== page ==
They included transactions to Wilkinson and individuals in Ghana and London that totaled roughly $22,000.
Wilkinson has an extensive criminal history which, according to the affidavit, includes several prior convictions and numerous prison stints.
- 1993 - Six year sentence in Colorado for forgery
- 2000- Five year sentence in Arkansas for theft
- 2004 - Federal prison time for fraud
- 2004 - 15 year Alabama sentence for theft
- 2004 - Four year sentence in Colorado for escape
- 2011 - Eight year sentence for theft
Colorado Department of Corrections show that on April 19, 2016 Wilkinson was fully released from parole supervision into the community.
She's due in court on June 1..
Brock's last known in-person contact with law enforcement was on Jan. 21, 2016.
At a later unknown date, a deputy went to the home and was told by a man at the home that Brock had moved to Alaska. Investigators searched public records and could find no indication that Brock moved there, the affidavit says.
Investigators conducted an exhaustive search of public records to determine if Brock was still alive and found that after Jan. 21, 2016, there were no vehicles registered in Brock's name and no utility services opened in his name.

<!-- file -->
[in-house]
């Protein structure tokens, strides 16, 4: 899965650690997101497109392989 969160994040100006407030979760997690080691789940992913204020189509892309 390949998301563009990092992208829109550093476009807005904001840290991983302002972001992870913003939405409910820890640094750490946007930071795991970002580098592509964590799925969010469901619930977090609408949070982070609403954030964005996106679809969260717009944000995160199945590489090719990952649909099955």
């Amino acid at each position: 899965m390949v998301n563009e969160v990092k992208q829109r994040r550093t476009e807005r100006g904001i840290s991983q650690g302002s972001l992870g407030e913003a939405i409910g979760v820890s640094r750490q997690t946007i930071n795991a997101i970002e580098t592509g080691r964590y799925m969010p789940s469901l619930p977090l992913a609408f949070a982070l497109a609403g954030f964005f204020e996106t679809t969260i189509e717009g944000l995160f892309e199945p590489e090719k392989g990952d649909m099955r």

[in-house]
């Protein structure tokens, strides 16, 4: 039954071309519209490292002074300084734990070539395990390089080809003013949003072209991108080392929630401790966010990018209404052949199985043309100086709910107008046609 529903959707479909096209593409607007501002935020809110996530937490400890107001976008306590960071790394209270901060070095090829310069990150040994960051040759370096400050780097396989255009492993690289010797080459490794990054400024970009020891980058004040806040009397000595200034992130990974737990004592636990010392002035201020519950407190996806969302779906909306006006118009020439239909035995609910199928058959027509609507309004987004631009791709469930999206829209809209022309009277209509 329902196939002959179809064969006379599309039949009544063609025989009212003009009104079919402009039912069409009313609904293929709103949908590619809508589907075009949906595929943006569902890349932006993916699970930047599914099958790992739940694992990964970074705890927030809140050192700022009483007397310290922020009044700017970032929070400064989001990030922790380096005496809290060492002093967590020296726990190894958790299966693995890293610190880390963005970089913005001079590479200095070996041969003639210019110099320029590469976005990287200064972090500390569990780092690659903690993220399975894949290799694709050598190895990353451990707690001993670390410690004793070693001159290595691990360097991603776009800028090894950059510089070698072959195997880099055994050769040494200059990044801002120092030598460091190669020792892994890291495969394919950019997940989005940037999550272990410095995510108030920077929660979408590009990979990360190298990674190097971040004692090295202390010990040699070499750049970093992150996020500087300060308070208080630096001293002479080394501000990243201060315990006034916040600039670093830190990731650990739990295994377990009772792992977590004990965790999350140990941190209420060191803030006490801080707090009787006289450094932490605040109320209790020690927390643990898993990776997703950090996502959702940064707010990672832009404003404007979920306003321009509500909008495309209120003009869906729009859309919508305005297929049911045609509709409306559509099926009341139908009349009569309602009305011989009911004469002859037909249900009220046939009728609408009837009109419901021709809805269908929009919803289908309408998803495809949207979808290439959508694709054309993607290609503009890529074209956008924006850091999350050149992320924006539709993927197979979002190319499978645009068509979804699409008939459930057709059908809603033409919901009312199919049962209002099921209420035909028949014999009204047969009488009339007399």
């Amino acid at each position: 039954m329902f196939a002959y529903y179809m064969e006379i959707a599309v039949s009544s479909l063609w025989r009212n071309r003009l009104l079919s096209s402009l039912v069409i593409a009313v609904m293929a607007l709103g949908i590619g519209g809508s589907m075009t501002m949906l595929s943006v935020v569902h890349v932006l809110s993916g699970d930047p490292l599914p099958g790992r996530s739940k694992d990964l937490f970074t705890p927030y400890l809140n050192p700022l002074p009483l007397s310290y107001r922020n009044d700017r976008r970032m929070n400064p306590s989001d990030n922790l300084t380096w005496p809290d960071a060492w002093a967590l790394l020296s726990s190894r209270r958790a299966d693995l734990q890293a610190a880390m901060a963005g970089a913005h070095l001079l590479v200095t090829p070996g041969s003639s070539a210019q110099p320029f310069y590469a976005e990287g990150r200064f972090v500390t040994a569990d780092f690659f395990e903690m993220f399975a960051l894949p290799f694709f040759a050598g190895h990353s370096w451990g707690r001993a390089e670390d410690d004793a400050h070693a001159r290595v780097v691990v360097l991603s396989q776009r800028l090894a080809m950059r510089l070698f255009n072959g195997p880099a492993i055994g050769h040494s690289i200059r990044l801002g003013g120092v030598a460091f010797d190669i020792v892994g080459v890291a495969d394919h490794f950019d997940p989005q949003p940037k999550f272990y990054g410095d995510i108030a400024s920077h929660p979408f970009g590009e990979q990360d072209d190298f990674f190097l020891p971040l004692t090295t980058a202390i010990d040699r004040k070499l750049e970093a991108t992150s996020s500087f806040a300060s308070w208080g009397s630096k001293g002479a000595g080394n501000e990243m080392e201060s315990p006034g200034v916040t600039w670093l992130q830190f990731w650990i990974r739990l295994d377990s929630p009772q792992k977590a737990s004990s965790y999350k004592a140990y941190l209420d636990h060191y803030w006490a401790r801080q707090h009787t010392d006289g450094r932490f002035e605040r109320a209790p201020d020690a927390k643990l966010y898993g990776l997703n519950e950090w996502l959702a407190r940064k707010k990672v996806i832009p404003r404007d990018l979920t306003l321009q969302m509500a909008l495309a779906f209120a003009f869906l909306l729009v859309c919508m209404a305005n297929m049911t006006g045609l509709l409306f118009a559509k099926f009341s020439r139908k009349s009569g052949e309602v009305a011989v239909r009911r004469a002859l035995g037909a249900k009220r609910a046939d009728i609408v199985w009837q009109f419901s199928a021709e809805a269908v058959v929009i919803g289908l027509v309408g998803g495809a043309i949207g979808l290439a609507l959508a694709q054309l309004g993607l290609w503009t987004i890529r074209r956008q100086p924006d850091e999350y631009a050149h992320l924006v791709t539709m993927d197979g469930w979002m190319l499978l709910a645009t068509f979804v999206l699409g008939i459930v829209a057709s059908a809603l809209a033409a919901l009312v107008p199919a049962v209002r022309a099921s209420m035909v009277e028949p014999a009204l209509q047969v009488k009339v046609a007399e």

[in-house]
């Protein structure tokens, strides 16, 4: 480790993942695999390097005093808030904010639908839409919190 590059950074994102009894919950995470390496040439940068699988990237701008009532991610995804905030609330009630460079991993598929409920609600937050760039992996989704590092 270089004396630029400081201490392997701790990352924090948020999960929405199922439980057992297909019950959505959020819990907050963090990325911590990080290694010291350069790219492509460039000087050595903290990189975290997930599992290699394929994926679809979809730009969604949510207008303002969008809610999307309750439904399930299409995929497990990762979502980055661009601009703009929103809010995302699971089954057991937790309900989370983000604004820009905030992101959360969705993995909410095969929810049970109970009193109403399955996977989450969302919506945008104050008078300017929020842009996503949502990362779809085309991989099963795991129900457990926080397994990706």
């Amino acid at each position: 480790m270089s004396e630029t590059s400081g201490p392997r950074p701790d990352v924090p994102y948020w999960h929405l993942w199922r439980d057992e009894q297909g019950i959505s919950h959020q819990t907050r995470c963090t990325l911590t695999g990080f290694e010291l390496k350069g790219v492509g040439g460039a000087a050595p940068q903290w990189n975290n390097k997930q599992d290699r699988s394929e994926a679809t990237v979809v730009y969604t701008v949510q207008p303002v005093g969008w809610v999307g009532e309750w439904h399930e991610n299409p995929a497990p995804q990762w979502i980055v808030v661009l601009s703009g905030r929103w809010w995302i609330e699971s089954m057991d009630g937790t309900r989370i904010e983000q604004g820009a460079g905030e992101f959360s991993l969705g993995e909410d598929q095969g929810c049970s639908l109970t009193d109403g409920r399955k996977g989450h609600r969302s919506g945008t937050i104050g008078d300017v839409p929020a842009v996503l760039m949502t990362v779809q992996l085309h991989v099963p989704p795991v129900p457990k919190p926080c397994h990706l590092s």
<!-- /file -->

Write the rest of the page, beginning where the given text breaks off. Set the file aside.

Investigators contacted two of Brock's daughters, who both reported they hadn't seen their dad in years. One of them said he had never heard of Brock wanting to live off the grid, but admitted they were not close.
The other daughter said she attempted to call her dad around Christmas in 2019 but reported that a woman answered the phone and claimed to be his wife, the affidavit says. The woman reported that Brock was out fishing, according to the document.
His daughter called again several weeks later and the woman told her that her dad had gone into town and had left his phone at home, the affidavit says.